Have you ever been invited to a home where you enter through the roof? This retreat in the northern part of Vietnam, outside the hill town Tam Dao (as in the Tam Dao National Park), belongs to writer Nguyen Qui Duc. He built the house, a New York-style loft, to be able to escape the city life of Hanoi, where he runs a cafe and art gallery. His idea was "to recapture the feeling of the pre-war Vietnam of his childhood," as it says in the feature of the July 2013 issue of House & Garden.
Duc says the locals still ask him when he's going to finish the house. By that they are referring to a front door. To enter the house you have to walk on paths that lead you through the lush foliage on to a concrete platform, which is the roof. There is the door, a sliding glass pyramid with a trap door underneath. It takes you into the rustic living area below.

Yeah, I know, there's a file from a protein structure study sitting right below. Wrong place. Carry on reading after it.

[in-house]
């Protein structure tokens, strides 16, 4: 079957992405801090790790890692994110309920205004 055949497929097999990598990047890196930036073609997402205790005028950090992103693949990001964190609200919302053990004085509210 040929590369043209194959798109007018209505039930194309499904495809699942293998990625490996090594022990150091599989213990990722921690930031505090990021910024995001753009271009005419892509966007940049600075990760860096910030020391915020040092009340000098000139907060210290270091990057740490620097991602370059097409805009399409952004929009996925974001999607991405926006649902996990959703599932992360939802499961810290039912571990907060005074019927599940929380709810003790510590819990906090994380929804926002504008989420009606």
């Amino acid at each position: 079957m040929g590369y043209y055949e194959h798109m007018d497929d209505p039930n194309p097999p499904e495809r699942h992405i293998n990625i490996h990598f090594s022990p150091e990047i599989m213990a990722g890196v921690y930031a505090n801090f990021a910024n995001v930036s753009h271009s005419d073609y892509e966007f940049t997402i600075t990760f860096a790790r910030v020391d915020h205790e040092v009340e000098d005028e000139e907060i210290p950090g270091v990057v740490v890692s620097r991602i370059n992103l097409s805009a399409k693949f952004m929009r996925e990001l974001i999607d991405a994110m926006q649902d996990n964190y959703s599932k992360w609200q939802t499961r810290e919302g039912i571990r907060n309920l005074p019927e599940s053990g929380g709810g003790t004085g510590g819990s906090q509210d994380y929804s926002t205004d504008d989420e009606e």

Local builders and artisans were employed to build the house. My favourite part of the feature is when Duc explains the crooked kitchen shelves, which can be seen in a small photo below. He says he wasn't around to supervise this particular part of the house and when he approached the carpenter about the shelves the only answer he got was that a shelf was a shelf. It doesn't occur to him to change them.
photo credit: Anders Schønnemann for House & Garden, July 2013 (photos of magazine pages taken by me)